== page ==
Sex offender and alleged sex trafficker Jeffrey Epstein donated US$850,000 to the Massachusetts Institute of Technology (MIT) between 2002 and 2017, and visited the prominent US university at least nine times.
Those are the findings of a lengthy investigation of Epstein’s interactions with MIT, conducted by international law firm Goodwin Procter and commissioned by university leaders. MIT released the report on 10 January.
MIT president Rafael Reif did not know that the university was accepting money from Epstein while it was taking place, the report concluded, but three senior administrators knew about the donations and drew up an “informal framework” in 2013 to accept money from Epstein, fully aware of his criminal record.
In 2008, Epstein pleaded guilty in Florida to two felony charges of soliciting a minor for prostitution. He served more than a year in prison.
Epstein visited the campus, in Cambridge, at least nine times between 2013 and 2017, the report stated, but the “central administration” was not aware that these visits took place.
“We find that no Senior Team member violated any law, breached any MIT policy, or acted in pursuit of personal gain in connection with Epstein’s donations,” the report states. “Certain Senior Team members, however, made significant mistakes of judgment in deciding to accept Epstein’s post-conviction donations.”
Epstein’s first donation to MIT, in 2002, was $100,000 to Marvin Minsky, an artificial-intelligence pioneer at the MIT Media Lab who died in 2016. Epstein himself died by suicide in August 2019 in a New York City jail. He was awaiting trial in federal court on charges of running a sex-trafficking ring of underage girls.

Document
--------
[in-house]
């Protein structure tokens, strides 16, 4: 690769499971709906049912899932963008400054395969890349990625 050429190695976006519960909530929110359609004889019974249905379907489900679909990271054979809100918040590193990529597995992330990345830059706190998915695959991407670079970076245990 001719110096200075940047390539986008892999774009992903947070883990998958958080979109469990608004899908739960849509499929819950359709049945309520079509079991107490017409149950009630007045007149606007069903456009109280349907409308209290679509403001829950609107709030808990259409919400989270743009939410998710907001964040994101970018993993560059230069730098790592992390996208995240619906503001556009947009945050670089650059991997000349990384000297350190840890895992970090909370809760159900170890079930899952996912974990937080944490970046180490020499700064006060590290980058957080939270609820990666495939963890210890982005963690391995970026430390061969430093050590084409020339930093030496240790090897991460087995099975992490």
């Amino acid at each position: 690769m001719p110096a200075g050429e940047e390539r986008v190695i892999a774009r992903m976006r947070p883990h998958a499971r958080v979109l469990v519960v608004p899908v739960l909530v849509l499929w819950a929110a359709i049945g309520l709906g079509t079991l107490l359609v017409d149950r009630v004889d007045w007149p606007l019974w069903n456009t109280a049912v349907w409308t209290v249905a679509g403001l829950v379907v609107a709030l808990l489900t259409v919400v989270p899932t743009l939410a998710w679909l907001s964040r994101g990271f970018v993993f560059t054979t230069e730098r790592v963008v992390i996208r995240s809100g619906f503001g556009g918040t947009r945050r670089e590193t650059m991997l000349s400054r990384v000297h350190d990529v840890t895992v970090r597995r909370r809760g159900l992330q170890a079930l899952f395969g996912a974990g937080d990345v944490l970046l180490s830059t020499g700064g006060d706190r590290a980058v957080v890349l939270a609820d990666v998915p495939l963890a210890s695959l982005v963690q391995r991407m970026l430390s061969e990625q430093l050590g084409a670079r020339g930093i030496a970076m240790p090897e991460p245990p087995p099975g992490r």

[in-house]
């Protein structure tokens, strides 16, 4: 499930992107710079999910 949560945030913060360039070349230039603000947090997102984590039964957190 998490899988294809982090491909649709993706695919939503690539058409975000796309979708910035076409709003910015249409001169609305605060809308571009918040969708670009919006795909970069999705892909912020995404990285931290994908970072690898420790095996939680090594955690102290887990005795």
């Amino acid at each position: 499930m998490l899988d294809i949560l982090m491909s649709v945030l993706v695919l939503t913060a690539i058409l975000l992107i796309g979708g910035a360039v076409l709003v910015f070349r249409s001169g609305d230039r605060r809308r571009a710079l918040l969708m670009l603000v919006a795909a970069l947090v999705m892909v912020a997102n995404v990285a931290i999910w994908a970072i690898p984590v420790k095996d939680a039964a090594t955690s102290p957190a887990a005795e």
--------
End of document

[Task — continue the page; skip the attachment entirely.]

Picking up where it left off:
The bulk of Epstein’s donations to MIT — $750,000 of the $850,000 — occurred after his 2008 guilty plea, and went to the MIT Media Lab and mechanical engineering professor Seth Lloyd. The report found that former Media Lab director Joi Ito, who resigned in September, and Lloyd were key to maintaining the relationship with Epstein.
“We find that the post-conviction donations to MIT were driven either by former Media Lab Director Joi Ito or by Professor Lloyd, not by MIT’s central administration (including its central fundraising group, the Office of Resource Development),” the report stated.
Lloyd received $225,000 in research funding from Epstein, and an additional $60,000 as a personal gift. The report stated that Lloyd “purposefully failed to inform MIT” that Epstein was funding his work. Lloyd, who has tenure, has been placed on paid administrative leave, the university said.
“Just heard myself and so can't comment right now,” Lloyd told Nature. Ito has not yet responded to a request for comment on the report.
MIT’s executive committee said in a statement that it was “disappointed by the errors in judgment in accepting donations from Epstein and in keeping them secret”. The group added: “The fact that Epstein — a convicted felon and a registered Level 3 sex offender — was allowed to visit the MIT campus at least nine times between 2013 and 2017 without, at a minimum, anyone alerting campus police or putting in place measures to protect the MIT community is completely unacceptable.”
The report was informed by 73 interviews of 59 people and more than 610,000 documents and e-mails, according to Goodwin Procter. MIT still does not have a formal policy for accepting donations from controversial sources, the report said.